One of them is store of value as an alternative to the inflationary fiat currencies. Crypto is a better version of gold because it’s easily transferrable, it’s easily divisible, and it can’t be forged. I think there are a lot of people interested in smart contracts and disintermediation. Finance driven by publicly available, on-chain solutions is much more interesting because it’s democratized and takes a lot of the rent seeking out of investment banks. I think privacy coins are interesting, too.
The smartest investors are looking at those four to six use cases and the potential winners, each of which represents a different market cap. Facebook is going for payments, which is not very easy or efficient with Bitcoin.
How liquid is the market? Can you actually get your money out?
It’s easy to deploy money. Most crypto funds–and funds in general–are designed to deploy capital over a five-year horizon, so they’re looking to spend those funds over time. Andreessen Horowitz is putting almost $3 billion into the space.
As to how you deploy a fund of $400 million if you’re Paradigm… The game in venture is looking for a small percentage shot at very large outcomes. Bitcoin is a $200 billion market cap. If you think you have a cryptocurrency that has a two percent chance of being Bitcoin, you would value that on an expected value basis of $4 billion. So, you can basically take your one shot and say, “I’m going to take 10 percent of that company for $400 million.” The math works reasonably well, and by the way, getting 10 percent of early stage projects is a whole lot less than getting $400 million. That’s what these ventures funds are doing: owning 10 to 20 percent of projects that they think could be worth billions, or hundreds of billions, over the next five to ten years.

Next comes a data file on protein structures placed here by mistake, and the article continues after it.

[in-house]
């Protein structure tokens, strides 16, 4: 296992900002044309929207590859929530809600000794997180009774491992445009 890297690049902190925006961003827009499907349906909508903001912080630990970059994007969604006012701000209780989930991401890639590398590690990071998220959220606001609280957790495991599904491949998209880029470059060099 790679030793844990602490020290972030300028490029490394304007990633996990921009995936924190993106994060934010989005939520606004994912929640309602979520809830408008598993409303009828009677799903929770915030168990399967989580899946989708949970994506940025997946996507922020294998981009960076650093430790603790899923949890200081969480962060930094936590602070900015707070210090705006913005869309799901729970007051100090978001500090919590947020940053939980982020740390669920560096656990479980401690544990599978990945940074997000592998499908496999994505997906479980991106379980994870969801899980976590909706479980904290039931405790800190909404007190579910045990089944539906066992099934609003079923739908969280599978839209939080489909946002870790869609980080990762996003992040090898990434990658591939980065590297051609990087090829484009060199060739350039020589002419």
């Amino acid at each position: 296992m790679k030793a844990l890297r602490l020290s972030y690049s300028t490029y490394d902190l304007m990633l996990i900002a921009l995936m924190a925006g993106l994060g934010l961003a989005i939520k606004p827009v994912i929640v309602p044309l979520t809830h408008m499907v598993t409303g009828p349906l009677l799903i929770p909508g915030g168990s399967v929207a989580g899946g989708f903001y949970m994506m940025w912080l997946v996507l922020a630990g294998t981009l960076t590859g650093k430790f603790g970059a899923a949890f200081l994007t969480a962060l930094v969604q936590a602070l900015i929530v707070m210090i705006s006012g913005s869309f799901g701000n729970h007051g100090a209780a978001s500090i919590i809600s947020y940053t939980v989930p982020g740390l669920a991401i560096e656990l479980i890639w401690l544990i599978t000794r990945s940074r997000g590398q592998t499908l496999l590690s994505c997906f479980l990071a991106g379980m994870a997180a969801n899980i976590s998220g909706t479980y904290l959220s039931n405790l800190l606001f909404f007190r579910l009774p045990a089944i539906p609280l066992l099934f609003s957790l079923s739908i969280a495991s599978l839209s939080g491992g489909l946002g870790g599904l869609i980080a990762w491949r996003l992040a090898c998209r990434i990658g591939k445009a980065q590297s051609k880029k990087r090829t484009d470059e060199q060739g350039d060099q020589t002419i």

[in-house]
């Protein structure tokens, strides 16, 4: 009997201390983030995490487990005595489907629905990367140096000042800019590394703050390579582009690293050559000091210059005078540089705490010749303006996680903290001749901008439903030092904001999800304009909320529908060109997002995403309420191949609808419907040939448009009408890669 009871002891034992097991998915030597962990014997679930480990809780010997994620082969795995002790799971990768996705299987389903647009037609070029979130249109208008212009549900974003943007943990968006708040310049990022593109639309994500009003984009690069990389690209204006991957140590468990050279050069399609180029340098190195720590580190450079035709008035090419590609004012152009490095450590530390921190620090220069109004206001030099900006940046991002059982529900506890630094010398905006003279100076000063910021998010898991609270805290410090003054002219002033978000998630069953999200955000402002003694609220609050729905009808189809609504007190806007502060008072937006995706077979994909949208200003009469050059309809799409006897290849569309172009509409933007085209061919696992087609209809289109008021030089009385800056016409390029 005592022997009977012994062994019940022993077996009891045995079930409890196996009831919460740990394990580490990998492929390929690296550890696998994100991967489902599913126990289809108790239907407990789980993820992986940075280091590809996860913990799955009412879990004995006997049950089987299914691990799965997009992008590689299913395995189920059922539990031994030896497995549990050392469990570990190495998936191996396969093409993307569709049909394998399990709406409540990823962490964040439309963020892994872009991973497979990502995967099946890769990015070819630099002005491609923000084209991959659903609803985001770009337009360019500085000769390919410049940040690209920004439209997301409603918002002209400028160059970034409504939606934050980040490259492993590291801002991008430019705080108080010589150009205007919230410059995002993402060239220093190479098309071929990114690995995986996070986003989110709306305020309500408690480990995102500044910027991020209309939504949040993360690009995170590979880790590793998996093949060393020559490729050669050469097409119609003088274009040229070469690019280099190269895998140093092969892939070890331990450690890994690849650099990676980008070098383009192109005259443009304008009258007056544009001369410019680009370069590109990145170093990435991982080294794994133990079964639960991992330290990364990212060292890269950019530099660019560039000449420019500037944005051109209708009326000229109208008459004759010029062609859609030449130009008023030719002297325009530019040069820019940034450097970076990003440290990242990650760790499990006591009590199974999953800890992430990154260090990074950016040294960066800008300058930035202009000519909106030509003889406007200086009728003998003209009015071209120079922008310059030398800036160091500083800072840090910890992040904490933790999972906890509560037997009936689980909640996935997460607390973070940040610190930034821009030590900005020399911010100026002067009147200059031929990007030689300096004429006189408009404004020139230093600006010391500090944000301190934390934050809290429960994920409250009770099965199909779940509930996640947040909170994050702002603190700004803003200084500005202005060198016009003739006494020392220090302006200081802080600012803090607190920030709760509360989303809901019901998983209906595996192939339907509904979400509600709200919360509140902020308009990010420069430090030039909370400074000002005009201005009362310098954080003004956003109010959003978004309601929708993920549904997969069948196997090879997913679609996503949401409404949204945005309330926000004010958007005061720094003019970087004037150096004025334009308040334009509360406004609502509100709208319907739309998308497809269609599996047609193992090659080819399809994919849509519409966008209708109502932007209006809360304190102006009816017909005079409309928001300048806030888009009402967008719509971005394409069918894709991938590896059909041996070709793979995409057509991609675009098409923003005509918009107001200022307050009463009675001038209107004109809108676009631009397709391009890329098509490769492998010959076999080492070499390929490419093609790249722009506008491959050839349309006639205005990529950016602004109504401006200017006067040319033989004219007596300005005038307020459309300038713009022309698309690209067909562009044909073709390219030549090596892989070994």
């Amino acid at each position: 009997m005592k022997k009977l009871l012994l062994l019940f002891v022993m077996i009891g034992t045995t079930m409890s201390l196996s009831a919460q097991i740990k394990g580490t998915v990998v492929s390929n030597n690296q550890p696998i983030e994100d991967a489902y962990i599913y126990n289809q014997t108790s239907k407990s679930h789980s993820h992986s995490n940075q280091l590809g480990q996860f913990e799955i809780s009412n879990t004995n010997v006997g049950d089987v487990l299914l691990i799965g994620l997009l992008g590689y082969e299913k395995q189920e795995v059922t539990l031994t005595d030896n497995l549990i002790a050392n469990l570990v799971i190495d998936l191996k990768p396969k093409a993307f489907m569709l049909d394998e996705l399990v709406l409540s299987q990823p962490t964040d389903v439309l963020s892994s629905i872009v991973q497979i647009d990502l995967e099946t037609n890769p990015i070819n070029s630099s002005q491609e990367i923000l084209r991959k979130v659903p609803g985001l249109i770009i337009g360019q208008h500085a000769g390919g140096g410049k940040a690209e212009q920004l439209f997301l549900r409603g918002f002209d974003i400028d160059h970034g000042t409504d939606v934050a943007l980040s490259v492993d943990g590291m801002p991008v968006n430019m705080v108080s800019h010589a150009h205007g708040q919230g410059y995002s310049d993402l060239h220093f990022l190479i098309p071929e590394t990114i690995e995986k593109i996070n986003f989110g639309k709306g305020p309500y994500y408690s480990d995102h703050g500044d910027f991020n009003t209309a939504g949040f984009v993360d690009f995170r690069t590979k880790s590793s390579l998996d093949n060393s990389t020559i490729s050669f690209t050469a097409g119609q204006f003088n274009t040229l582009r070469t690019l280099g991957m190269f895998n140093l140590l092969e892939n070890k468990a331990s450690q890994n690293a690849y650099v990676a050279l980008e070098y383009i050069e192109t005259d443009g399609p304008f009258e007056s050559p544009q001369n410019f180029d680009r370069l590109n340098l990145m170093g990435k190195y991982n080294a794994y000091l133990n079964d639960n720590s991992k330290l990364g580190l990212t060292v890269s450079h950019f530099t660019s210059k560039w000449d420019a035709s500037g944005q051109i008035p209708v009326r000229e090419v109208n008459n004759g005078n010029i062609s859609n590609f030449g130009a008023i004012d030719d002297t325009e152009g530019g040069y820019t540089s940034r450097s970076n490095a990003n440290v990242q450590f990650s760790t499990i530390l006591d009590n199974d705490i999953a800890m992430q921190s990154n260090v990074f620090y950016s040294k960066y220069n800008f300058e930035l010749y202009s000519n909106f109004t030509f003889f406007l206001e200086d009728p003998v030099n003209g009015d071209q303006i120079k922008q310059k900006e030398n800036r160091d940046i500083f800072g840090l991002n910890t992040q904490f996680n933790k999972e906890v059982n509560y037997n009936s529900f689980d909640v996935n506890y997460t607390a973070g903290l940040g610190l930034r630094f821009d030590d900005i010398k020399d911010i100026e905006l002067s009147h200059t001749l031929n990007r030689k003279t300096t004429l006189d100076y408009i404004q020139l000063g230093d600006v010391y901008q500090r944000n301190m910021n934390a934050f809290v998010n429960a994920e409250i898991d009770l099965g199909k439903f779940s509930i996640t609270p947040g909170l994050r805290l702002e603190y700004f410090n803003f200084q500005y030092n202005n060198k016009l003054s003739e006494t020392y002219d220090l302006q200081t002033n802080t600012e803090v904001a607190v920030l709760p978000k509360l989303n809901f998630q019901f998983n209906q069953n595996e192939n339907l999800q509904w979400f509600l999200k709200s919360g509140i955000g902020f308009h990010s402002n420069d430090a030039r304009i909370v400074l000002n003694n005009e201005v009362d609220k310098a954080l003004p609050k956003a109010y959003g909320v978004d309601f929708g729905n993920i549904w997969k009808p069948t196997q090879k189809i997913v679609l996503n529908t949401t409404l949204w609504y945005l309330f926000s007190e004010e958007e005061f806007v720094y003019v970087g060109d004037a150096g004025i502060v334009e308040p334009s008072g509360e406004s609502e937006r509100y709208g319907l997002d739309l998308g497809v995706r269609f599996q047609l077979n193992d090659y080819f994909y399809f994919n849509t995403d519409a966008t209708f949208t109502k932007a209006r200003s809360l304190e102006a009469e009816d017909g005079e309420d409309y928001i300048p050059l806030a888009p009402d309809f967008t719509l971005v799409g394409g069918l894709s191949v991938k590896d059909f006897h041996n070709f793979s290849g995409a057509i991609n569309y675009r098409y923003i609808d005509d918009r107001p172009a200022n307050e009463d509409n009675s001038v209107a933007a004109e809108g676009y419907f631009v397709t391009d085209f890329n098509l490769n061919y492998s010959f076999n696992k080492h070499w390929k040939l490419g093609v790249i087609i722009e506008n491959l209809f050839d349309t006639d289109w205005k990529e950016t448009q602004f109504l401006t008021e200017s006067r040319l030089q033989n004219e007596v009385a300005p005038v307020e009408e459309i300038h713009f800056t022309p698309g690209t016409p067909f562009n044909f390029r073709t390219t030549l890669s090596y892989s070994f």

I believe that crypto is the future of finance and money, that it represents a generational change in the way that people will interact in the financial services sector, and that working in crypto-related companies is an order of magnitude more interesting and promising than other fields.